Downfall Review

Downfall Review

-Written by: Will

For a long time, I’ve wanted to dive into the manga of Inio Asano. His name isn’t a household name, but you hear about his works all over the place. Solanin and Goodnight Punpun have received widespread acclaim, and Dead Dead Demon's Dededede Destruction seems to continue that trend. His realist stories sound very appealing to me as a person who enjoys dramas. Now I get to see if his newest English release, Downfall, lives up to/deserves the same acclaim of his previous work.

If I was to pitch Downfall or describe it in a sentence, I would say it’s Bakuman for Osamu Dazai fans. Kaoru Fukazawa is a successful manga creator who is finishing up his series after eight years of hard work. The manga industry is a soul-sucking business, and it’s safe to say that Kaoru’s soul was sucked out long ago. He’s married, but they’re both too busy to offer support for one another. He has editors and fans, but their relationships are superficial at best. All anyone wants from him is a new series to consume. Now that he finally has the time to do anything. What will Kaoru do with that? Figure out what type of person he is? Start a new manga?

Kaoru decides to make a series of increasingly bad decisions until his true self is revealed. What once was passion for manga is now figuring out the formula to sell copies so he can live to... write more formulaic manga that sells copies. Any love he has for people is now gone because he focuses too much on his work. I’ve heard that Inio Asano stories were depressing, and this has it in spades. But it’s also very good. It’s a story that’s meant to open the eyes of people to the hardships of the manga industry, which isn’t really seen in manga or anime outside of Shirobako. Manga creators are often faceless people with a small fan base, struggling to pay the bills and struggling to have any work-life balance under the intense schedules that publishers place on them. Not everyone can be One Piece's Eiichiro Oda; most are like Hunter X Hunter's Yoshihiro Togashi, who has to take breaks for his health. And still, fans berate Toagshi for the next chapter.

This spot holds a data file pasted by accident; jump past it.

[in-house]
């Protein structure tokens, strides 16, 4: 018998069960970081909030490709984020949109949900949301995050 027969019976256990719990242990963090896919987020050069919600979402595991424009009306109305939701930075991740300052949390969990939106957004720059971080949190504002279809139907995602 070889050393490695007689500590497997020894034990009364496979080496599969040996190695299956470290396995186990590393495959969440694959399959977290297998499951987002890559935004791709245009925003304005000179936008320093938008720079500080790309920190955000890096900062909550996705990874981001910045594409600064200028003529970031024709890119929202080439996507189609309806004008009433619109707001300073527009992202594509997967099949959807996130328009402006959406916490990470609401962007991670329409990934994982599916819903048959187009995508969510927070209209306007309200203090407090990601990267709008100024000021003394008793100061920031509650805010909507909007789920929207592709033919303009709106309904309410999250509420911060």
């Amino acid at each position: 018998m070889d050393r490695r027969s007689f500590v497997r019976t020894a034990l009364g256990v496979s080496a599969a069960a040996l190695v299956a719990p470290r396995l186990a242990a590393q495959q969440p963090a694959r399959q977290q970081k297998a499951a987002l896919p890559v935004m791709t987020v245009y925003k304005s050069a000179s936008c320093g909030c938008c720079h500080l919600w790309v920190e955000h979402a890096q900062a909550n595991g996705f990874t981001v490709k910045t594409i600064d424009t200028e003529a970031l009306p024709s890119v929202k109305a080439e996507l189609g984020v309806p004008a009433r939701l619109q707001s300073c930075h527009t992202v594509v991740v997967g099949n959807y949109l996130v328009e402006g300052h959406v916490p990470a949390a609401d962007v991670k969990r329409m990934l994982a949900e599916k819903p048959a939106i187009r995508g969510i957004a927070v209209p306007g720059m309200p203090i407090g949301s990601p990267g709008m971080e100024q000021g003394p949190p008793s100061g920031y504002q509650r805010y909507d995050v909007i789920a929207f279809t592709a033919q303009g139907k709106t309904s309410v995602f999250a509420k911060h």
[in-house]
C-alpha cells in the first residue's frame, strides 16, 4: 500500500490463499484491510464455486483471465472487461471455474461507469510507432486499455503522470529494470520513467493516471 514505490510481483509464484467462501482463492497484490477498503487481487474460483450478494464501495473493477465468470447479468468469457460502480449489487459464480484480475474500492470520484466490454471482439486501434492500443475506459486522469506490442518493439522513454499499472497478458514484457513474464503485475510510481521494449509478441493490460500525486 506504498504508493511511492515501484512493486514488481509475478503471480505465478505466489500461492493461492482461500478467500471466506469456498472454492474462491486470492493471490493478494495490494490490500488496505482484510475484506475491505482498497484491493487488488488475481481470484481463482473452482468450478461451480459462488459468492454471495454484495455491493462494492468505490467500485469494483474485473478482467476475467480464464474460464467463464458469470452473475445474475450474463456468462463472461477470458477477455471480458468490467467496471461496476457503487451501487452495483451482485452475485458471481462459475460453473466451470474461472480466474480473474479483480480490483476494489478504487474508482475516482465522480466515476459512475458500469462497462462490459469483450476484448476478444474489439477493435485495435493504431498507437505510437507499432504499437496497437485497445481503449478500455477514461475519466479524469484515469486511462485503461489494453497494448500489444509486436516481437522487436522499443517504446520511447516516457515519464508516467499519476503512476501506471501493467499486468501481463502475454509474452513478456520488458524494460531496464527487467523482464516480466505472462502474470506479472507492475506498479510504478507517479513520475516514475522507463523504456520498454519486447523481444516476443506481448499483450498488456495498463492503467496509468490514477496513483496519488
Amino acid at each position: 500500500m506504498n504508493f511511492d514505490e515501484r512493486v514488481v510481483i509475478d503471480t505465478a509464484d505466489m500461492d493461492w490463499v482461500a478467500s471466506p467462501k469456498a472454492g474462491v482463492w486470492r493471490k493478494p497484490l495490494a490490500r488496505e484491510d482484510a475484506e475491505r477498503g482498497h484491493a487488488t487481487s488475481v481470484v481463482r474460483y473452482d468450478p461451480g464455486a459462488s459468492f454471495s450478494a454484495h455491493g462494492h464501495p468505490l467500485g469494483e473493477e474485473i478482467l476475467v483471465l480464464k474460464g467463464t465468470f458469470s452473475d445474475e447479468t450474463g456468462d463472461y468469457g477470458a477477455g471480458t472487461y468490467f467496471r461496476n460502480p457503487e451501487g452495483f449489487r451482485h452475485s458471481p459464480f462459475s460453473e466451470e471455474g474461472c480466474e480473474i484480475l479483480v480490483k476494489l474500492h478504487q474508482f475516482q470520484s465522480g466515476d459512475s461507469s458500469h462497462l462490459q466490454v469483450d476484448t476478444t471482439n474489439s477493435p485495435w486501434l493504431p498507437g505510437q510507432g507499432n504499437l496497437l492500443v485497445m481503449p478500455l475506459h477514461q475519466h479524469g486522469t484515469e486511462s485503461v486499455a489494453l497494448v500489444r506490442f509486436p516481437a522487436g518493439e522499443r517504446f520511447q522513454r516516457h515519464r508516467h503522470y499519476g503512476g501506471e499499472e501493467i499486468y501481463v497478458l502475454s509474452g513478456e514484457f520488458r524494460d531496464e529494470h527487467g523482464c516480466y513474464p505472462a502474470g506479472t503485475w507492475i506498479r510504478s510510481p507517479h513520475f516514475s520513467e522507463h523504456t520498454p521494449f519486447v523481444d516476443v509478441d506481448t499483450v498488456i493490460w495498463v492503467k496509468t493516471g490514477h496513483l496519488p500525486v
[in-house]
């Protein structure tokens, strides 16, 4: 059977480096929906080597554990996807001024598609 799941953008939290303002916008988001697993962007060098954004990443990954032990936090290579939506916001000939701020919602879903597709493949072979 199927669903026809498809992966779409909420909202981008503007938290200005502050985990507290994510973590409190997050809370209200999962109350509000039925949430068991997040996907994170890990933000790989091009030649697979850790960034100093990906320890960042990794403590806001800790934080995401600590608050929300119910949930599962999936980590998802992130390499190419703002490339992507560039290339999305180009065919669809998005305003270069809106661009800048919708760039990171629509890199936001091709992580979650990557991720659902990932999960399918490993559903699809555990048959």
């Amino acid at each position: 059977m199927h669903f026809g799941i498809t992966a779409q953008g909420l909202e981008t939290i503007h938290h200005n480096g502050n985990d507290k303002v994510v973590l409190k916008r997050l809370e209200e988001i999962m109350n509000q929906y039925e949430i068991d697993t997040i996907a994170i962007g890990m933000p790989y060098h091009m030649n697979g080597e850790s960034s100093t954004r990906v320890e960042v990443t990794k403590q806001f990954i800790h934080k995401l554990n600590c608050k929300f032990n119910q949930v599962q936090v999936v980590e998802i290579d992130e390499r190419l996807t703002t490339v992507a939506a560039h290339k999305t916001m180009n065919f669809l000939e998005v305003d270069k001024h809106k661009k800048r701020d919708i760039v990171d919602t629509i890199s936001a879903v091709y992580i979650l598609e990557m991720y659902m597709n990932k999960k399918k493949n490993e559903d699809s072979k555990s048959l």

Downfall’s heart-breaking story is beautifully rendered under Asano’s hand. The realistic backgrounds are able to show the everyday beauty of Tokyo and the countryside with the confined gloom of hotel rooms and apartments. The characters are also well drawn, mixing realistic and cartoony designs. It creates a surreal atmosphere that is able to heighten the realism of the scenes; the character's expressions wouldn’t be as impactful if they didn’t have the exaggerated features that Asano utilizes. In fact, realism is seen as a negative: you can tell how closed off from reality a character is by how realistic they look.

Is this manga sad? Very. Is this manga worth reading? Absolutely. Besides being eye-opening, Downfall is also self-reflective. It’s not a coincidence this was written after Asano finished Goodnight Punpun. Downfall helps the reader reflect on how they consume media and how audiences think about the artists behind their art.

Downfall Manga

Selling copies is the only thing that matters. So what if your first series just ended and you have no idea how to start the next one, your marriage is breaking up, your pure love of manga has been destroyed by the cruel reality of the industry and nothing seems to fill the sucking void inside you… Find the secret combo for a new hit manga series and everything will be okay. Right?

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